The city of Dallas offered cooling stations to help residents escape from the heat Monday as some first responders found their fire stations far from cool.
Volunteer Cylena Morris Smith is a "station mom" who looks after several Dallas Fire-Rescue stations. She said three have faulty air conditioning that leaves occupants sweating.
"It's very shocking since we're in the middle of a heat wave," she said.
Monday she delivered donated water to the stations.
"Sometimes it's easier to stay outside in the shade than go in the house and cool off which is such an embarrassment for the city of Dallas," Morris Smith said.
In a social media post, Dallas Firefighters Union President Jim McDade said the AC in the kitchen and dining area of Station 25 on 56th Street has been out for a month. He said a portable cooling unit cools it to about 90 degrees. At three-year-old Station 44 on Lagow Street near Dallas Fair Park, McDade said the AC has never worked properly and portable units there only "cool it off a bit."
Meanwhile, Dallas residents who do not have air conditioning were offered 15 cooling stations at city recreation and multipurpose centers.
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At the West Dallas Multipurpose Center on Fish Trap Road, a program for seniors also offered lunch and social activities.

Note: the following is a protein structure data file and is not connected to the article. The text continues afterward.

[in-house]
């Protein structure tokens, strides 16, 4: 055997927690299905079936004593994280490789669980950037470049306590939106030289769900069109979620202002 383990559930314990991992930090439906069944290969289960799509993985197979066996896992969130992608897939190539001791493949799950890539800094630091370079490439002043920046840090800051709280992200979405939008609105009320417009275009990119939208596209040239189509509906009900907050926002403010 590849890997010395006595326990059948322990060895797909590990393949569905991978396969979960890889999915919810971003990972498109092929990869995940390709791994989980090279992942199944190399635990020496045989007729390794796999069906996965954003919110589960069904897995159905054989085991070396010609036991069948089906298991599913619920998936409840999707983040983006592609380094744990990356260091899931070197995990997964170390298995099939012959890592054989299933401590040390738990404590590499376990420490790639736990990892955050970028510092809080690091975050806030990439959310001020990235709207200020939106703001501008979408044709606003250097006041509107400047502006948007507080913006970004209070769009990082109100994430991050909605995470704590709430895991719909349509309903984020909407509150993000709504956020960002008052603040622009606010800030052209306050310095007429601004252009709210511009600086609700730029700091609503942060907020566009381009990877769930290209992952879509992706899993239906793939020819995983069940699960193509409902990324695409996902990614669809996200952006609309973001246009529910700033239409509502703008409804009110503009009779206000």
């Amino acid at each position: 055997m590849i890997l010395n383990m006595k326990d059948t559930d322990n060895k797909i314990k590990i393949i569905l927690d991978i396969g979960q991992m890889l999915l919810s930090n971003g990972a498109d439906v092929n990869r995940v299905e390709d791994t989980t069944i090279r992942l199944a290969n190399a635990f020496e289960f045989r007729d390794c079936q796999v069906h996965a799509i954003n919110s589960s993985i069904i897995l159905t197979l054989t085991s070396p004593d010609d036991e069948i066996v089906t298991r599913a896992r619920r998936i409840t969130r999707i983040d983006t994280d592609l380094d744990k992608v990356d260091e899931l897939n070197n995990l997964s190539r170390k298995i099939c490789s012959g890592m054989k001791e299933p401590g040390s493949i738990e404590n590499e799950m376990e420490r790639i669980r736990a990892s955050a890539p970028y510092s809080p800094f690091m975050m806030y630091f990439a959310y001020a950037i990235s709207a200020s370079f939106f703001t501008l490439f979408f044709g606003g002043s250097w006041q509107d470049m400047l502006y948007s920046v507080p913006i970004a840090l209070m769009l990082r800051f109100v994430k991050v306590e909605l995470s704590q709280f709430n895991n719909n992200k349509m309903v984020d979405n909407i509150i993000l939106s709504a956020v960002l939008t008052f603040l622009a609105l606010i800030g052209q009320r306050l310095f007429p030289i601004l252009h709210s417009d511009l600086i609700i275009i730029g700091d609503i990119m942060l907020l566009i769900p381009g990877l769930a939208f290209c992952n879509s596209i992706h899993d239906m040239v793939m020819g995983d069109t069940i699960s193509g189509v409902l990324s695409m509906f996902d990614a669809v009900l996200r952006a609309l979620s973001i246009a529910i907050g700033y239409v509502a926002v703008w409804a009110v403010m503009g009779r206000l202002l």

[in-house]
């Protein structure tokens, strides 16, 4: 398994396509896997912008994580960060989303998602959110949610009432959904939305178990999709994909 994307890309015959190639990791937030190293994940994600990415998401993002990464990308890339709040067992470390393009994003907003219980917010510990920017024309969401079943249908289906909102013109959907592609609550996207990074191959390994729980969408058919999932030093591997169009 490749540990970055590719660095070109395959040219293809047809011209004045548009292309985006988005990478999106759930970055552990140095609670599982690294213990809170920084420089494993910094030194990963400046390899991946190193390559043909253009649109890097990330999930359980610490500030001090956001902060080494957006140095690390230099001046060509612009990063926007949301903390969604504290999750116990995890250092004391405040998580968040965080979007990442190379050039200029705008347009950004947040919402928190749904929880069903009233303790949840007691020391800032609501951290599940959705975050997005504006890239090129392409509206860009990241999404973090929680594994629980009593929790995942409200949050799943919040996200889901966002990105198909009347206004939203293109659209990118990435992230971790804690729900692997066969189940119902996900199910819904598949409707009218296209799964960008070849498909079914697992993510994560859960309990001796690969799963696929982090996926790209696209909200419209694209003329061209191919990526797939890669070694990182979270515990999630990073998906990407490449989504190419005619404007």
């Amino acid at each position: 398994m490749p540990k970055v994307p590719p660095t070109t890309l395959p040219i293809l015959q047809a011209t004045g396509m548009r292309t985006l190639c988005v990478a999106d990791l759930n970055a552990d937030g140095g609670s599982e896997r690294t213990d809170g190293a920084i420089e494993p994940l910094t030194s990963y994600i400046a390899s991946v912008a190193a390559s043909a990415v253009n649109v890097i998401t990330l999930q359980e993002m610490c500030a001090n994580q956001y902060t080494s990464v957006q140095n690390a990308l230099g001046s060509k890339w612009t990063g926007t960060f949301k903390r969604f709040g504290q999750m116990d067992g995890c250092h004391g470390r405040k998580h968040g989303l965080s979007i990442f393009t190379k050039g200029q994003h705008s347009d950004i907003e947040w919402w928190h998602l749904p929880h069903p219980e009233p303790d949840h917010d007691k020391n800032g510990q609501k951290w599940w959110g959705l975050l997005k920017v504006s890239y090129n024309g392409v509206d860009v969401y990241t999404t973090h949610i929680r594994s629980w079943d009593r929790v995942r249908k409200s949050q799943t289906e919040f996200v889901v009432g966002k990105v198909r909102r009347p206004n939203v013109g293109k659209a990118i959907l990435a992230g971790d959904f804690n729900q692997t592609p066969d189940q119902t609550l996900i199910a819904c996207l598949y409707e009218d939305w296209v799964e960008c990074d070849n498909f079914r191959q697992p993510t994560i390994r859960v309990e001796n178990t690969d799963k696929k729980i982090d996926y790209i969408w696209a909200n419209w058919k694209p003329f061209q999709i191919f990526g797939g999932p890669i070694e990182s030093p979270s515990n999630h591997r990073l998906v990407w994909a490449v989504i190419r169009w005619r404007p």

Visitor Debra Brackens said she was between homes, living in her car, so she was thankful for the cooling station.
"I can eat and have something to drink and be in a cool place. And because I ain't got nowhere to go. I can't keep driving around because of gas," she said.
Some Dallas residents could not take the day off to stay in air conditioning.
At Reyes Muffler auto repair on Illinois Avenue at Interstate 35E, customer Kim Jones watched mechanics in the open-air shop repair the radiator that her car needs to stay cool.
"The shop area is really hot and also going into the bathroom is really hot, so they're working really hard in the heat," Jones said.
From the location she could also watch the construction workers who were busy with the Southern Gateway reconstruction project.
"My heart goes out to them," she said. "The heat is really, really hot."
A city of Dallas spokesperson did not reply Monday to a request for comment about the hot fire stations.